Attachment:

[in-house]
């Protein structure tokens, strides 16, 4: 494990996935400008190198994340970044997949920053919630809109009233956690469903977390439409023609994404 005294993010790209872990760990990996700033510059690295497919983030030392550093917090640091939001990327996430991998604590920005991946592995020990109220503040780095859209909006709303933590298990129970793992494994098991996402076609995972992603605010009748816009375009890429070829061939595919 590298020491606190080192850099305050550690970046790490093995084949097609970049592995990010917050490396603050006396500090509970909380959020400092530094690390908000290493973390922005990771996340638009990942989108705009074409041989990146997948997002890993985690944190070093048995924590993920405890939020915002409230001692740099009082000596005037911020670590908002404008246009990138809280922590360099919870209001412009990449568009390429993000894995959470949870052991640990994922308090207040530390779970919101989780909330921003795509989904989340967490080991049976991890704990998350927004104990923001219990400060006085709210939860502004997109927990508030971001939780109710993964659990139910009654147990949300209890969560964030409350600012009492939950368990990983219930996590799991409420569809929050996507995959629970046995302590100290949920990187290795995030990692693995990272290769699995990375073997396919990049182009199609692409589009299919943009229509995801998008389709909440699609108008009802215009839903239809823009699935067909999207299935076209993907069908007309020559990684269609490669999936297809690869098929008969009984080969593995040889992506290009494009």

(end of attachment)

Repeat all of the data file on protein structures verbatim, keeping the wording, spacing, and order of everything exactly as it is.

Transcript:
[in-house]
């Protein structure tokens, strides 16, 4: 494990996935400008190198994340970044997949920053919630809109009233956690469903977390439409023609994404 005294993010790209872990760990990996700033510059690295497919983030030392550093917090640091939001990327996430991998604590920005991946592995020990109220503040780095859209909006709303933590298990129970793992494994098991996402076609995972992603605010009748816009375009890429070829061939595919 590298020491606190080192850099305050550690970046790490093995084949097609970049592995990010917050490396603050006396500090509970909380959020400092530094690390908000290493973390922005990771996340638009990942989108705009074409041989990146997948997002890993985690944190070093048995924590993920405890939020915002409230001692740099009082000596005037911020670590908002404008246009990138809280922590360099919870209001412009990449568009390429993000894995959470949870052991640990994922308090207040530390779970919101989780909330921003795509989904989340967490080991049976991890704990998350927004104990923001219990400060006085709210939860502004997109927990508030971001939780109710993964659990139910009654147990949300209890969560964030409350600012009492939950368990990983219930996590799991409420569809929050996507995959629970046995302590100290949920990187290795995030990692693995990272290769699995990375073997396919990049182009199609692409589009299919943009229509995801998008389709909440699609108008009802215009839903239809823009699935067909999207299935076209993907069908007309020559990684269609490669999936297809690869098929008969009984080969593995040889992506290009494009």